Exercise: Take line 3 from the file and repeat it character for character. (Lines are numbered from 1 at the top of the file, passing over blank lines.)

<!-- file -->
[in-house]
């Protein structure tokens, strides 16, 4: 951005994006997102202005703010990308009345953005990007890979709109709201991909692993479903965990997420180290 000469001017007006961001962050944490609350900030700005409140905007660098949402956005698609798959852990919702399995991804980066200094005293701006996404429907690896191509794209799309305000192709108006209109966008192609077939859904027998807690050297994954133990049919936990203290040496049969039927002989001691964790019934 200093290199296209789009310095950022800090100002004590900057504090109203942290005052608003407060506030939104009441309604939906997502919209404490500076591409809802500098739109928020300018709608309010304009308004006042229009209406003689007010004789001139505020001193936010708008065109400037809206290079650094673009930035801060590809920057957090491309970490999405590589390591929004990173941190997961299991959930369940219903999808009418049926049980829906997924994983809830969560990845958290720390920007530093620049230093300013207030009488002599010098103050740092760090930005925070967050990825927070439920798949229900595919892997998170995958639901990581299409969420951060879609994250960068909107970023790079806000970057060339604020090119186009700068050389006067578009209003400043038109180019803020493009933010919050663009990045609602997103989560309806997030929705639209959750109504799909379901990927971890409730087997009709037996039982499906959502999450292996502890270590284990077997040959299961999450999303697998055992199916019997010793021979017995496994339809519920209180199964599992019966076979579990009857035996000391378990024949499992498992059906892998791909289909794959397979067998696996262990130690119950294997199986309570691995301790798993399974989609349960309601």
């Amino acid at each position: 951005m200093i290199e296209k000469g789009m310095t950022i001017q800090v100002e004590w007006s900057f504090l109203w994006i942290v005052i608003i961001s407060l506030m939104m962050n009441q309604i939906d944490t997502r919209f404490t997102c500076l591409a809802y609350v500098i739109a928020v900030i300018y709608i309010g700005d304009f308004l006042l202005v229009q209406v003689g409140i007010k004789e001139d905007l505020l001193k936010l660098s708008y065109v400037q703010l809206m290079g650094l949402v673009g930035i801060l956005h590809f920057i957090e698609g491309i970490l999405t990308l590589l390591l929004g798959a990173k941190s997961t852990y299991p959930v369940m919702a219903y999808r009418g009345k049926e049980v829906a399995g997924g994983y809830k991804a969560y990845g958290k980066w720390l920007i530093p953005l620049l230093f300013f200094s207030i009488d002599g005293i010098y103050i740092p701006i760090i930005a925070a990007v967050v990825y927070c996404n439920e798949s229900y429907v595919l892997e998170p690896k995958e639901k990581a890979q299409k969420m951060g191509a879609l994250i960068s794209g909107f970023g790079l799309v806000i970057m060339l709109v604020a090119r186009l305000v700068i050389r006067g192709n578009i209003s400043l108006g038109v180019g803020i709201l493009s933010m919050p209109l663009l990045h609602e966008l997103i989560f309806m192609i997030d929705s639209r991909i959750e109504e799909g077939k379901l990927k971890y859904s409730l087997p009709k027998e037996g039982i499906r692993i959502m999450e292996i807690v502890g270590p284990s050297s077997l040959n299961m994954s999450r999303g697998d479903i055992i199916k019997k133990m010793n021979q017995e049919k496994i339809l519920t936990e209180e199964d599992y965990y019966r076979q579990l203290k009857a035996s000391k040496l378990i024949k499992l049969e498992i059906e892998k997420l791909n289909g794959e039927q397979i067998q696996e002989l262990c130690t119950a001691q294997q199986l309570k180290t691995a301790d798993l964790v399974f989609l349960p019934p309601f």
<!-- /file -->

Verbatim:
């Amino acid at each position: 951005m200093i290199e296209k000469g789009m310095t950022i001017q800090v100002e004590w007006s900057f504090l109203w994006i942290v005052i608003i961001s407060l506030m939104m962050n009441q309604i939906d944490t997502r919209f404490t997102c500076l591409a809802y609350v500098i739109a928020v900030i300018y709608i309010g700005d304009f308004l006042l202005v229009q209406v003689g409140i007010k004789e001139d905007l505020l001193k936010l660098s708008y065109v400037q703010l809206m290079g650094l949402v673009g930035i801060l956005h590809f920057i957090e698609g491309i970490l999405t990308l590589l390591l929004g798959a990173k941190s997961t852990y299991p959930v369940m919702a219903y999808r009418g009345k049926e049980v829906a399995g997924g994983y809830k991804a969560y990845g958290k980066w720390l920007i530093p953005l620049l230093f300013f200094s207030i009488d002599g005293i010098y103050i740092p701006i760090i930005a925070a990007v967050v990825y927070c996404n439920e798949s229900y429907v595919l892997e998170p690896k995958e639901k990581a890979q299409k969420m951060g191509a879609l994250i960068s794209g909107f970023g790079l799309v806000i970057m060339l709109v604020a090119r186009l305000v700068i050389r006067g192709n578009i209003s400043l108006g038109v180019g803020i709201l493009s933010m919050p209109l663009l990045h609602e966008l997103i989560f309806m192609i997030d929705s639209r991909i959750e109504e799909g077939k379901l990927k971890y859904s409730l087997p009709k027998e037996g039982i499906r692993i959502m999450e292996i807690v502890g270590p284990s050297s077997l040959n299961m994954s999450r999303g697998d479903i055992i199916k019997k133990m010793n021979q017995e049919k496994i339809l519920t936990e209180e199964d599992y965990y019966r076979q579990l203290k009857a035996s000391k040496l378990i024949k499992l049969e498992i059906e892998k997420l791909n289909g794959e039927q397979i067998q696996e002989l262990c130690t119950a001691q294997q199986l309570k180290t691995a301790d798993l964790v399974f989609l349960p019934p309601f």